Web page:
Liberty Hill: TCEQ was wrong about high radium levels in drinking water

Investigations

Liberty Hill, TEXAS (KXAN) — The city of Liberty Hill announced late Monday afternoon the radium levels in the drinking were never too high.

This comes after the Texas Commission on Environmental Quality sent a violation notice to the city after Quarter 1 testing, indicating there was an unhealthy amount of radium associated with one of its oldest wells.

The city subsequently sent required letters to its 680 residential water customers last week informing them of the unhealthy levels of radium, which is now incorrect.

Patti Hixon with Buie & Co. Public Relations told KXAN, “The City of Liberty Hill heard from TCEQ today that they were mistaken in their calculations. Liberty Hill’s radium levels were within the permitted parameters and therefore not in violation at any point this year.”

Hixon said the city is requesting an official notice from TCEQ regarding its error, and will provide it to water customers as soon as possible. She added the notification could take several days.

“Well, this would be good news,” said Jen Zandt, a Liberty Hill water customer.

She was highly concerned for her family after receiving a letter in the mail last Thursday from the city notifying them about the risk of cancer that comes with drinking water containing high levels of radium. Zandt recently lost her father-in-law to cancer, and said her mother-in-law is currently fighting brain, lung and bone cancer.

TCEQ Media Relations Specialist Brian McGovern sent the following response:

Compliance for the radium maximum contaminant level is calculated on a quarterly basis using a running annual average due to the long-term health effects of the contaminant. Compliance is not based on a single sample result and the RAA is calculated utilizing the most recent four quarters of data at an entry point to the distribution system. The EPA set the MCL for combined radium at 5 picocuries per liter (pCi/L).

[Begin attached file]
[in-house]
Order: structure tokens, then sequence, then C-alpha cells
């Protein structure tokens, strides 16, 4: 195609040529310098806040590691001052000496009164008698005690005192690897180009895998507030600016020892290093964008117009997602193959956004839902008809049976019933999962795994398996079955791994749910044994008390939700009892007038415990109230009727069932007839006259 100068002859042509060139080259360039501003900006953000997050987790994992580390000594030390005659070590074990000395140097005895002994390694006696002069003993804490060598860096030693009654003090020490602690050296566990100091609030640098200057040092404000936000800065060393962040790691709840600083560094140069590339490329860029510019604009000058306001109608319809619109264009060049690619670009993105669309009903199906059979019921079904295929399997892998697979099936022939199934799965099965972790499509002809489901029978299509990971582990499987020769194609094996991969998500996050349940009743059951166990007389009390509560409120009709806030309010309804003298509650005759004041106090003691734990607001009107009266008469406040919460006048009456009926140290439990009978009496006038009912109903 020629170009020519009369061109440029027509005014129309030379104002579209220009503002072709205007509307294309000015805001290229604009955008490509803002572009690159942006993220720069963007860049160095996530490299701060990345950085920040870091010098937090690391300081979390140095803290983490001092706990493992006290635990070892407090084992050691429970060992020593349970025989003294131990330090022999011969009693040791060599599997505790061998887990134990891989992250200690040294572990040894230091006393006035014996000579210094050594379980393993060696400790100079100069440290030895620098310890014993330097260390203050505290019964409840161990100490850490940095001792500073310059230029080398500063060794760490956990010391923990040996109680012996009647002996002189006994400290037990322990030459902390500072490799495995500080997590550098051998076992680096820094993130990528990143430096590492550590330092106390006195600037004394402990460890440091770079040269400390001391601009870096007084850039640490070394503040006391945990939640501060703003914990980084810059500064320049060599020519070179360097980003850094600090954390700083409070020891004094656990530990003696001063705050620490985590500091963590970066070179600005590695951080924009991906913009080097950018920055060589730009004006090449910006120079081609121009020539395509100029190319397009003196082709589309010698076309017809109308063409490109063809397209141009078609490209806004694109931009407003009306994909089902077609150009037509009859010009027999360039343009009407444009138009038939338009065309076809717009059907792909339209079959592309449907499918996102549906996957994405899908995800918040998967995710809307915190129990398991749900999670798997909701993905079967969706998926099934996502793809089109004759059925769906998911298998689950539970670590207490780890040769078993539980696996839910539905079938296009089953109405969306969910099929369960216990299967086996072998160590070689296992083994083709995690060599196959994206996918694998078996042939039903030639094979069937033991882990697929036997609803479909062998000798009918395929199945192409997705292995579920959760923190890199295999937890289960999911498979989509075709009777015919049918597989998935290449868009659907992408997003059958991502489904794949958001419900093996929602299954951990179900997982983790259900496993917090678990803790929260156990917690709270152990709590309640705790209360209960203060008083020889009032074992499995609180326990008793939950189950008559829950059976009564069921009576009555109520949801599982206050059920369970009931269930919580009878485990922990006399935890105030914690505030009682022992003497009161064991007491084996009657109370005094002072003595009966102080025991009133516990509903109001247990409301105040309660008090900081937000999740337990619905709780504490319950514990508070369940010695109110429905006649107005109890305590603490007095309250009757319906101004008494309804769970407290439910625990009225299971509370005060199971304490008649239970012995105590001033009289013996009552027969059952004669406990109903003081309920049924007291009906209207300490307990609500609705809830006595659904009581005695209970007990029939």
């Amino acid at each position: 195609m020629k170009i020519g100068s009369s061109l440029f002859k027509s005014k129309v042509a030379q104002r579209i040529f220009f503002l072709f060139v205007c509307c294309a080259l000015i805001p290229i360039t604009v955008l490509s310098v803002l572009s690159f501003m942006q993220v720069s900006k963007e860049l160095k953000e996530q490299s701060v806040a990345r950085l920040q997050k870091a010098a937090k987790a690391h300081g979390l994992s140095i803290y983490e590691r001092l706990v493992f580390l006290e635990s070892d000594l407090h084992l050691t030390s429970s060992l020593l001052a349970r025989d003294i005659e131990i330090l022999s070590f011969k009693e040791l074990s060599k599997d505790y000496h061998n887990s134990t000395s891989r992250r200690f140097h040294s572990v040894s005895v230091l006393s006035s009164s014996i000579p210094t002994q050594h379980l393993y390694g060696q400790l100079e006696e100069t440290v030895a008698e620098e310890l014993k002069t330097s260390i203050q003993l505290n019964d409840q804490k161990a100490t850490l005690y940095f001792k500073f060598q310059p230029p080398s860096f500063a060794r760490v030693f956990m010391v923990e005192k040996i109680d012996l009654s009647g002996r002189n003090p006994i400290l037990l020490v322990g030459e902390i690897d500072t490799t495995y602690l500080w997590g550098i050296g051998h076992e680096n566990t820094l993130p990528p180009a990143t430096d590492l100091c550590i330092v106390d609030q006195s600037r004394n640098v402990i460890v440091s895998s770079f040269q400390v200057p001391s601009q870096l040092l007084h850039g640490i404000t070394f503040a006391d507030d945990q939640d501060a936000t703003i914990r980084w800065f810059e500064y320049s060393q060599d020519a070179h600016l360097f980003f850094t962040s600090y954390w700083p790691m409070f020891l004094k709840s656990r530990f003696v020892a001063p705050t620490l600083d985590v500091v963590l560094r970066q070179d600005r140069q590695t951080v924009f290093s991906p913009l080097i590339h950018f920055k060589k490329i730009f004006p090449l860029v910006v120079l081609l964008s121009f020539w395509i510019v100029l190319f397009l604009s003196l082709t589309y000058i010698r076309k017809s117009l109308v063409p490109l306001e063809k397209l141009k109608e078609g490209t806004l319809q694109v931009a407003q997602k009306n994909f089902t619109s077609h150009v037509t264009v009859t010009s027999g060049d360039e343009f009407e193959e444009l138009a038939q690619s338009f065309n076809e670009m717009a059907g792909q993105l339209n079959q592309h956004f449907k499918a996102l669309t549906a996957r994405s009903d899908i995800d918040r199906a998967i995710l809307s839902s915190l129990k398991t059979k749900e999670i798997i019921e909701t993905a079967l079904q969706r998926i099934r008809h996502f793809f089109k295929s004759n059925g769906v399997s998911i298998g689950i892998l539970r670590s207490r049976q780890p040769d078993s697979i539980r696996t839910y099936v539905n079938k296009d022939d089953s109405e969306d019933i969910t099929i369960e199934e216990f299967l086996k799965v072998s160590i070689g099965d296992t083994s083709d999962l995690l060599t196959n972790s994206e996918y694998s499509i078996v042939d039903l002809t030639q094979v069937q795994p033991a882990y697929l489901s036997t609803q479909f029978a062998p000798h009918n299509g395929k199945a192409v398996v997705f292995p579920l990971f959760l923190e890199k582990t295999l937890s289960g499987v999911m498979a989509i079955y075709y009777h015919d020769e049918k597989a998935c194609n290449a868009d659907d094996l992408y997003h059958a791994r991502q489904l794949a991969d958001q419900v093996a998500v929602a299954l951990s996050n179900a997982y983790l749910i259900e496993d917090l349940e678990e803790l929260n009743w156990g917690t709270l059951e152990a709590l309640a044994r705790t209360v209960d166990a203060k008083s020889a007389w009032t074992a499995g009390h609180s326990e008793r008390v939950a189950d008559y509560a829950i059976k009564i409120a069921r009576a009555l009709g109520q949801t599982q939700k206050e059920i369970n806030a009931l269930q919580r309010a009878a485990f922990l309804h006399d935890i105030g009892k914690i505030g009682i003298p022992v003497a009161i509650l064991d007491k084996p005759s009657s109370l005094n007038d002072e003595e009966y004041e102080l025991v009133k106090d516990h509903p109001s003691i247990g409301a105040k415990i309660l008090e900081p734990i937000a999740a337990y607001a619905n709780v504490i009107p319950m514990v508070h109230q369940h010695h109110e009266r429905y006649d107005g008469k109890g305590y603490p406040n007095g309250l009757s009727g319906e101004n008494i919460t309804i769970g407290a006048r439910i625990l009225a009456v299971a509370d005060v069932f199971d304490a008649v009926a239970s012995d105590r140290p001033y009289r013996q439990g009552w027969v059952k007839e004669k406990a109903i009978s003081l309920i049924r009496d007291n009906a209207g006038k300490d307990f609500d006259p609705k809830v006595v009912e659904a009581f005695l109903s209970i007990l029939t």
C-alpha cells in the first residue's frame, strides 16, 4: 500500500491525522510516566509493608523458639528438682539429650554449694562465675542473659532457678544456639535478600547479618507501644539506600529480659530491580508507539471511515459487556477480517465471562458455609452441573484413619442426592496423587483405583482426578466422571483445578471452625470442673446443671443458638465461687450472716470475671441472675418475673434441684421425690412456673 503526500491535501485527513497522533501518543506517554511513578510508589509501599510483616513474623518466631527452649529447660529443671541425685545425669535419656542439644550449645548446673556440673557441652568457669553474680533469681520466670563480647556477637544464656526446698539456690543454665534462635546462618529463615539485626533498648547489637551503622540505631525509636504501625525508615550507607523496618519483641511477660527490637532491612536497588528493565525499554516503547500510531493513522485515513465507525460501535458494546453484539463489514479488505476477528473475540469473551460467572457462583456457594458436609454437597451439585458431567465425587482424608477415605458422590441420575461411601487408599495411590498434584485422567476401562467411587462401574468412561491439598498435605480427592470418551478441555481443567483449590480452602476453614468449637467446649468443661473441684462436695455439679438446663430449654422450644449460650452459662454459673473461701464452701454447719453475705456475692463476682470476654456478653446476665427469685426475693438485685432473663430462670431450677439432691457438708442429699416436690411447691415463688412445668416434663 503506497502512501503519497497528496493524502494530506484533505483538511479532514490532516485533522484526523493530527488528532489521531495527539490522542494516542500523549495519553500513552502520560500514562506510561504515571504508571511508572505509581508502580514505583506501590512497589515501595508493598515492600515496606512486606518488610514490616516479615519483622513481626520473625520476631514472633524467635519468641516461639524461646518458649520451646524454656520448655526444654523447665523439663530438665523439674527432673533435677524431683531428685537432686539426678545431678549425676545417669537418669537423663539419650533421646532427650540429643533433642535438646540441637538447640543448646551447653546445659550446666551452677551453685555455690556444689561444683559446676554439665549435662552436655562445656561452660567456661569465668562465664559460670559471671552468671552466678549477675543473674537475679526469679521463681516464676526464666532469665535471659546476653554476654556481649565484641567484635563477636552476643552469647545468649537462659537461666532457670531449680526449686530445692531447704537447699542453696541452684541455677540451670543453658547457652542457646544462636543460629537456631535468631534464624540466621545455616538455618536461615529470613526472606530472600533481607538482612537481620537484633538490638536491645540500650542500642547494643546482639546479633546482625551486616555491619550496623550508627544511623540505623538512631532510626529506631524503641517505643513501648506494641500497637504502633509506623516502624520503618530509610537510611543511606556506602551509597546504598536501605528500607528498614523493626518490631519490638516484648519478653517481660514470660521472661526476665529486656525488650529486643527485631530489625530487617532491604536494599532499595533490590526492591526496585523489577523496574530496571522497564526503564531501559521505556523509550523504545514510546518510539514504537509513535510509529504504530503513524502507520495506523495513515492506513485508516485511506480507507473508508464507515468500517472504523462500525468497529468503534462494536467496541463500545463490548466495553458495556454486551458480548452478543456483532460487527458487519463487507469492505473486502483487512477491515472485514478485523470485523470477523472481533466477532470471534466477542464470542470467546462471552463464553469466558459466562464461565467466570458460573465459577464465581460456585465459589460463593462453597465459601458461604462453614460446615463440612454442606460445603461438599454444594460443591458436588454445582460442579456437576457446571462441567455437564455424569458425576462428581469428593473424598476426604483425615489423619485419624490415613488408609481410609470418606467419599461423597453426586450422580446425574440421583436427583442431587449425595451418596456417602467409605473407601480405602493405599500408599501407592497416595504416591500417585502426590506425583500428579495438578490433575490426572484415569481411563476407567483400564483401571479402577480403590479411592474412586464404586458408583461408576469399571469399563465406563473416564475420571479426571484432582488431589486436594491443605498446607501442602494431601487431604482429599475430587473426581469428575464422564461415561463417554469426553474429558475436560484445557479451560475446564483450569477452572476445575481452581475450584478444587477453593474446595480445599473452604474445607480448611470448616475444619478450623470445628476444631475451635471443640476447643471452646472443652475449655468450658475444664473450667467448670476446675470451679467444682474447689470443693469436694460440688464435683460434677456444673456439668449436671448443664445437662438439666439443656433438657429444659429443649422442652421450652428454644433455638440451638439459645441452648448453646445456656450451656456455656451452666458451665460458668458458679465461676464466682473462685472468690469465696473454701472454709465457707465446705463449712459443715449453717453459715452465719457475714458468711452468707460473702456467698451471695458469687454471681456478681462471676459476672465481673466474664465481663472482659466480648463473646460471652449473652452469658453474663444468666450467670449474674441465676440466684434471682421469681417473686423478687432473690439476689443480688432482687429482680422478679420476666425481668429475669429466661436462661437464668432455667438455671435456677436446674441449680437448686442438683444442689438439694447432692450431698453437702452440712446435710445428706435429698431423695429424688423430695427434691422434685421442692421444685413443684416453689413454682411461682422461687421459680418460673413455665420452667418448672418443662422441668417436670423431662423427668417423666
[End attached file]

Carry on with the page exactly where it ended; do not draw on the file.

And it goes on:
TCEQ has determined that the compliance value associated with the first quarter 2019 violation was calculated in error. Based on TCEQ’s review of all of the city’s sampling data for radium, it was discovered that the calculation to determine compliance with combined radium did not include all of the city’s previous sample results. Once all the sample results were included in the compliance calculation, the compliance value was 4 pCi/L which is below the MCL of 5 pCi/L for combined radium. After notifying the city of the data error, the violation was rejected and was removed from the TCEQ’s database.

The city of Liberty Hill said the well it shut down as a result of the radium scare will remain offline. It’s one of the city’s older wells, and officials will continue looking for a new well site.

The city has four other wells and gets additional water from Leander. Hixon said the city has more than enough water to meet the demand.

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